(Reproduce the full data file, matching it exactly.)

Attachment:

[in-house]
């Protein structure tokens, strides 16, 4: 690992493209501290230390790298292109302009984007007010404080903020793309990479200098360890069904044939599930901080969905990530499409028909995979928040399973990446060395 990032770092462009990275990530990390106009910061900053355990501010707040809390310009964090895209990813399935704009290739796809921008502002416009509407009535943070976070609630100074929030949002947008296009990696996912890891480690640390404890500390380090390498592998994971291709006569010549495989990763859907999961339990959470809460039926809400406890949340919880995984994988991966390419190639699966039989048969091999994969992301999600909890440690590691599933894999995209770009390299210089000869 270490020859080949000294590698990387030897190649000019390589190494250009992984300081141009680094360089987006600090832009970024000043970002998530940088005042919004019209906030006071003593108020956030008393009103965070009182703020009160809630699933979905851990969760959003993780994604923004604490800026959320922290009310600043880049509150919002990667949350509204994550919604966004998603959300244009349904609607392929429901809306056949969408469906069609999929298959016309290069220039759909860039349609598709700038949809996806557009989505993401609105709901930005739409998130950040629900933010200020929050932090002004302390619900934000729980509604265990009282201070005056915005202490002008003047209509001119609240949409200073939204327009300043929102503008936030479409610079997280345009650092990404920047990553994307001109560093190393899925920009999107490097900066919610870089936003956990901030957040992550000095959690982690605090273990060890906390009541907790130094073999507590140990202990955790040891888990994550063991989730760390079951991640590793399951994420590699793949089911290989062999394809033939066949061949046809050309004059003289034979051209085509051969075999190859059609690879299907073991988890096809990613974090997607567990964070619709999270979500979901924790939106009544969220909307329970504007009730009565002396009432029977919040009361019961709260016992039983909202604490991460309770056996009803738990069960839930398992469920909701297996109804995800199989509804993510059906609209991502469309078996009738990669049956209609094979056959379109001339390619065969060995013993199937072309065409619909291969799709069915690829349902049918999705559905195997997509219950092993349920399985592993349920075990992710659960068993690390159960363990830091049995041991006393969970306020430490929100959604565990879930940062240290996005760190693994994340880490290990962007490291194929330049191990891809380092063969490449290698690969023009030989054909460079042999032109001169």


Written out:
[in-house]
């Protein structure tokens, strides 16, 4: 690992493209501290230390790298292109302009984007007010404080903020793309990479200098360890069904044939599930901080969905990530499409028909995979928040399973990446060395 990032770092462009990275990530990390106009910061900053355990501010707040809390310009964090895209990813399935704009290739796809921008502002416009509407009535943070976070609630100074929030949002947008296009990696996912890891480690640390404890500390380090390498592998994971291709006569010549495989990763859907999961339990959470809460039926809400406890949340919880995984994988991966390419190639699966039989048969091999994969992301999600909890440690590691599933894999995209770009390299210089000869 270490020859080949000294590698990387030897190649000019390589190494250009992984300081141009680094360089987006600090832009970024000043970002998530940088005042919004019209906030006071003593108020956030008393009103965070009182703020009160809630699933979905851990969760959003993780994604923004604490800026959320922290009310600043880049509150919002990667949350509204994550919604966004998603959300244009349904609607392929429901809306056949969408469906069609999929298959016309290069220039759909860039349609598709700038949809996806557009989505993401609105709901930005739409998130950040629900933010200020929050932090002004302390619900934000729980509604265990009282201070005056915005202490002008003047209509001119609240949409200073939204327009300043929102503008936030479409610079997280345009650092990404920047990553994307001109560093190393899925920009999107490097900066919610870089936003956990901030957040992550000095959690982690605090273990060890906390009541907790130094073999507590140990202990955790040891888990994550063991989730760390079951991640590793399951994420590699793949089911290989062999394809033939066949061949046809050309004059003289034979051209085509051969075999190859059609690879299907073991988890096809990613974090997607567990964070619709999270979500979901924790939106009544969220909307329970504007009730009565002396009432029977919040009361019961709260016992039983909202604490991460309770056996009803738990069960839930398992469920909701297996109804995800199989509804993510059906609209991502469309078996009738990669049956209609094979056959379109001339390619065969060995013993199937072309065409619909291969799709069915690829349902049918999705559905195997997509219950092993349920399985592993349920075990992710659960068993690390159960363990830091049995041991006393969970306020430490929100959604565990879930940062240290996005760190693994994340880490290990962007490291194929330049191990891809380092063969490449290698690969023009030989054909460079042999032109001169």